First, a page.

Arguments and Positions

The environment is changing rapidly for industrial companies. Digital transformation is progressing fast. For chemistry, too, opportunities are arising through efficiency potentials, new business fields and better networking in the supply chain. Also, sustainable management and sustainable consumption are massively gaining in importance. Sustainability and digitalisation will significantly change industrial structures.

The German chemical-pharmaceutical industry with its innovations can decisively contribute to a sustainable development of society.

The new era "Chemistry 4.0“ brings a new development stage in the 150-year long history of the industry. In the course of "Chemistry 4.0“, the companies will fundamentally change their products, processes and business models. Here, linking chemical and pharmaceutical products with services will be the key for additional value creation. In chemistry, digitalisation means not only the use of internal and external data to optimise operational processes; it also means the development of new, digital business models. Furthermore, the companies are working on future-oriented solutions with impulses for a sustainable economy.

In the next years, the industry plans to invest over 1 billion euros in digitalisation projects.

Add to this several billion euros annually for developing sustainable innovations. The chemical-pharmaceutical industry is more and more turning from a supplier of materials into a provider of solutions and services.

Tailwind from industrial policy is needed

The changeover to "Chemistry 4.0“ makes many demands on the industry. Already now, the companies are comprehensively addressing these demands. However, the paradigm shift also calls for support through industrial policy measures. Structural change succeeds best in a regulatory environment which encourages new products and services as well as investment and innovation – instead of obstructing them.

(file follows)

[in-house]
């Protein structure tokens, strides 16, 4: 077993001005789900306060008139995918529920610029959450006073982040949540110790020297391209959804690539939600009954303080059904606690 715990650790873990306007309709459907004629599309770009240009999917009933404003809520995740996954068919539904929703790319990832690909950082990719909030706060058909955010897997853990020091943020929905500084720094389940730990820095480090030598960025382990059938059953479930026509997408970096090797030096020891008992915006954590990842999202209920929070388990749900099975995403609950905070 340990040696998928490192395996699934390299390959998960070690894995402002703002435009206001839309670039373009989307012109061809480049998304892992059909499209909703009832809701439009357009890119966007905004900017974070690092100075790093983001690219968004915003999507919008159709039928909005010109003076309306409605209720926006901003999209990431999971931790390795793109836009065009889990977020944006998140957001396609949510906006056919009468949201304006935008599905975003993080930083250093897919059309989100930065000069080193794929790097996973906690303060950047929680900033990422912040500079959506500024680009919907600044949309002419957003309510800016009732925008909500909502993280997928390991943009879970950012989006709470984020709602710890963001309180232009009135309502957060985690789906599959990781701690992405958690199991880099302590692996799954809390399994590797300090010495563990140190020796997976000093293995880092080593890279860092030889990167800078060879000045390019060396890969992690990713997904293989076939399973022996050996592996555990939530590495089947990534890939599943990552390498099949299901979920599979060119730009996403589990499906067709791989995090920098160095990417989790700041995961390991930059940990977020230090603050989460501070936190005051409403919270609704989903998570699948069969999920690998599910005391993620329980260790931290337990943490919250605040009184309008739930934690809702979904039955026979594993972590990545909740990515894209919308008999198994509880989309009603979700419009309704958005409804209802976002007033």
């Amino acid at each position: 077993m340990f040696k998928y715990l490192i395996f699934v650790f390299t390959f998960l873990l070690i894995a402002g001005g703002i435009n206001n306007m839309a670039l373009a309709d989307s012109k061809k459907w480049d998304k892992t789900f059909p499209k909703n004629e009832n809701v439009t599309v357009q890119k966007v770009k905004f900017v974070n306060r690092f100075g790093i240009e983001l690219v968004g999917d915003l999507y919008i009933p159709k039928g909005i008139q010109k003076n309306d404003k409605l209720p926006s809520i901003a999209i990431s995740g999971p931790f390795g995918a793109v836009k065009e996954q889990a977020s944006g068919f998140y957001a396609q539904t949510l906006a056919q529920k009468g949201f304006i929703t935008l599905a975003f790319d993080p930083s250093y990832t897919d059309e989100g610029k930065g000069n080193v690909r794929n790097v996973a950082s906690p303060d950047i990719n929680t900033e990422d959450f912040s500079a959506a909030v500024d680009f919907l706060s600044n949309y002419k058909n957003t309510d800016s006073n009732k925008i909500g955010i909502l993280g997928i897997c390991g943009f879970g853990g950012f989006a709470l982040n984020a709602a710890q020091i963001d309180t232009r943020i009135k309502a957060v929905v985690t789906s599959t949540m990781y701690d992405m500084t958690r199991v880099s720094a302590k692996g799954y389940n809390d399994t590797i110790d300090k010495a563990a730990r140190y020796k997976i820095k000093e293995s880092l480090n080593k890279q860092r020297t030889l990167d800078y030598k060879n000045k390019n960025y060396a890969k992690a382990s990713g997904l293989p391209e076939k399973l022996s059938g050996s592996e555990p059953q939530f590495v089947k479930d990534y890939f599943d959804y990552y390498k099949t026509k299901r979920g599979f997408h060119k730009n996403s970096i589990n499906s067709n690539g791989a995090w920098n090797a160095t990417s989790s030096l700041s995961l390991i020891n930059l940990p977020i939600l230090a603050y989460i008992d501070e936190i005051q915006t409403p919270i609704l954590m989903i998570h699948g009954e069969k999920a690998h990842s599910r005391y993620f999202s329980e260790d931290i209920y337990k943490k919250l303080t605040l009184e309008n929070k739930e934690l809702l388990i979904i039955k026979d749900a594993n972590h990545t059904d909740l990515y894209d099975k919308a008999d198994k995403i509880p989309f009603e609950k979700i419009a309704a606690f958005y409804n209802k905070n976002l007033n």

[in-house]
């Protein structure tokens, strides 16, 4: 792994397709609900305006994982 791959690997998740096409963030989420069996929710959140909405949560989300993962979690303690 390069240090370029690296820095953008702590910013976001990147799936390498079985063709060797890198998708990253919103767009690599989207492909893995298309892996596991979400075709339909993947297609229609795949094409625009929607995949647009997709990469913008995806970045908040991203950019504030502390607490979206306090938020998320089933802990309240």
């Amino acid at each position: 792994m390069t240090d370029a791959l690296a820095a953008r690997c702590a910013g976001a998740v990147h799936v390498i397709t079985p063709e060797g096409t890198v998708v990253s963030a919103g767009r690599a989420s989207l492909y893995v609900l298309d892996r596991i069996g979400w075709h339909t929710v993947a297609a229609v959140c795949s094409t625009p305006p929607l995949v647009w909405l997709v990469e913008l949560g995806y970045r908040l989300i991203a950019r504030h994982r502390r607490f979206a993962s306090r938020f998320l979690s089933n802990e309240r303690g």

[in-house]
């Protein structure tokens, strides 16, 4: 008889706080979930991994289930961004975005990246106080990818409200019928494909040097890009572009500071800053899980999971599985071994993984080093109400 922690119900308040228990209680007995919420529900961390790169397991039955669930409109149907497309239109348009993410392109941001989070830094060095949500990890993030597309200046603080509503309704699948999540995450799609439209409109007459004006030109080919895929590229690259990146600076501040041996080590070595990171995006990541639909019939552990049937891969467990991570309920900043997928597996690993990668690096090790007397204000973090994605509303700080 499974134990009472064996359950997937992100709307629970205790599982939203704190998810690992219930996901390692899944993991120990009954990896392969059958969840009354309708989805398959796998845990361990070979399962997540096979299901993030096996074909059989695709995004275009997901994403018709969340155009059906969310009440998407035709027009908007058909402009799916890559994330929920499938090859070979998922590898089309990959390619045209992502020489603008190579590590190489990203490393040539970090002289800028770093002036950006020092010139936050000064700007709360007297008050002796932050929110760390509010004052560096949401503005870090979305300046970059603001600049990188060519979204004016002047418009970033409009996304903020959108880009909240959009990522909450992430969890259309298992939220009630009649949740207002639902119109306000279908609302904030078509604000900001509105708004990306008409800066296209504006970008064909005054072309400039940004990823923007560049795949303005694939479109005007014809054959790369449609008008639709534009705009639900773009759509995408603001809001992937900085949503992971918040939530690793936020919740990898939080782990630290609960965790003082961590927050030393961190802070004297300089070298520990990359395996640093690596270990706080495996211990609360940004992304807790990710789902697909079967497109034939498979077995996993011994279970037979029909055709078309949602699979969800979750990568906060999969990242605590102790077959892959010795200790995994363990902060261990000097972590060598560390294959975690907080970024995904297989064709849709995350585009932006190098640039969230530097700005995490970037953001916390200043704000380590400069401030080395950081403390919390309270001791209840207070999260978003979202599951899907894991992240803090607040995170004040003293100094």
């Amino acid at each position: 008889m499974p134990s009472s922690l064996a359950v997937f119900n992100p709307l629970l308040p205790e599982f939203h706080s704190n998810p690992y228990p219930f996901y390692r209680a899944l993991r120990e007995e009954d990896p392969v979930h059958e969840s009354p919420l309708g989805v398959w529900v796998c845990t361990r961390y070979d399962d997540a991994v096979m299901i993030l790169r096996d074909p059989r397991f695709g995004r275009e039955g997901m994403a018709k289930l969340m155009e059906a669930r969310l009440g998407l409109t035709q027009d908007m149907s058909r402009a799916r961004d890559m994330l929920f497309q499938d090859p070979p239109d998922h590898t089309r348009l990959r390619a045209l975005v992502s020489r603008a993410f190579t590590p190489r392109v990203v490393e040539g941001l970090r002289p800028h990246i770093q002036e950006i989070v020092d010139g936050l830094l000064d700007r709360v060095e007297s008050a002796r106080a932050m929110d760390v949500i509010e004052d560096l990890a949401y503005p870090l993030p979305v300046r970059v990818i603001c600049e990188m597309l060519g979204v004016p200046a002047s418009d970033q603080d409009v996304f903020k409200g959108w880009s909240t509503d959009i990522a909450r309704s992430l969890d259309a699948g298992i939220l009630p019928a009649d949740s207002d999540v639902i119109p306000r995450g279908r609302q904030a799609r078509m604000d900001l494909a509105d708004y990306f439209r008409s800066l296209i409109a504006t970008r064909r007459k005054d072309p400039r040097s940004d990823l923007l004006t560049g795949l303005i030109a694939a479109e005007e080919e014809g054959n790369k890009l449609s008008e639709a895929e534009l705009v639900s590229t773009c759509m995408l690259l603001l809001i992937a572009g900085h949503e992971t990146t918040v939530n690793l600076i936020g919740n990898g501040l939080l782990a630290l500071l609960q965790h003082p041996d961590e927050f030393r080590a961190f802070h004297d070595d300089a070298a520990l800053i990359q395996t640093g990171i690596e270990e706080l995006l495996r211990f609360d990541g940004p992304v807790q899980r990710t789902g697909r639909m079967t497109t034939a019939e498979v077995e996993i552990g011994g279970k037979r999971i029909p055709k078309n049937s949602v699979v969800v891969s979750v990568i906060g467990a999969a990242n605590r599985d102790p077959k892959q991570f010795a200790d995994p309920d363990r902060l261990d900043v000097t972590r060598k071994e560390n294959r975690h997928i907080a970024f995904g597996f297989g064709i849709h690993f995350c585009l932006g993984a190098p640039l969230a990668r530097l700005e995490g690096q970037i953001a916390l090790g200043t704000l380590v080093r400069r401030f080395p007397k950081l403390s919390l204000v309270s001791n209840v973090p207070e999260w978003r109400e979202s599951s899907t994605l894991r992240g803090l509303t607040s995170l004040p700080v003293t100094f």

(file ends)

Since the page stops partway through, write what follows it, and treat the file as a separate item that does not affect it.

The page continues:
The completion of the European single market is another urgent matter, for the following reason: In the development of the digital technologies of the future, only a united Europe can be a counterweight to the USA and China which hold today the leading positions in many innovative technologies.


  • Make Germany fit for the digital future
    For the further development of digitalisation, the public sector should efficiently promote the expansion of technical infrastructure and digital education. Skills in data analysis and artificial intelligence should no longer remain expert knowledge. For this purpose, they should be firmly included in curriculums of schools from an early stage. The telecommunications infrastructure should be expanded nationwide by 2025 at the latest. This equally applies for (glass fibre-based) landlines and mobile services (4G/5G). In parallel, a high-performance security network needs to be built in Germany and Europe between public authorities, companies and research facilities.
  • Strengthen digital development through better framework conditions
    Politicians should give impulses by way of the following: tackle urgent infrastructure investments, support the digitalisation of industry, make further efforts for trade liberalisation and a definition of international rules, and ensure that regulation is efficient and legally sound. For example, data protection provisions should not impair the development of end customer-oriented, individualised business models.
  • Responsible regulation of new technologies such as artificial intelligence (AI)
    AI as a technology stands at the beginning of its development. Therefore, innovation-friendly framework conditions are decisive for the success of AI in Germany. If specific regulation is necessary at all, it should be coordinated and agreed across national borders – in order to prevent local competitive disadvantages (“level playing field“). It must be prevented that already now (excessively tight) regulation curtails future business models or innovations.

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Christian Bünger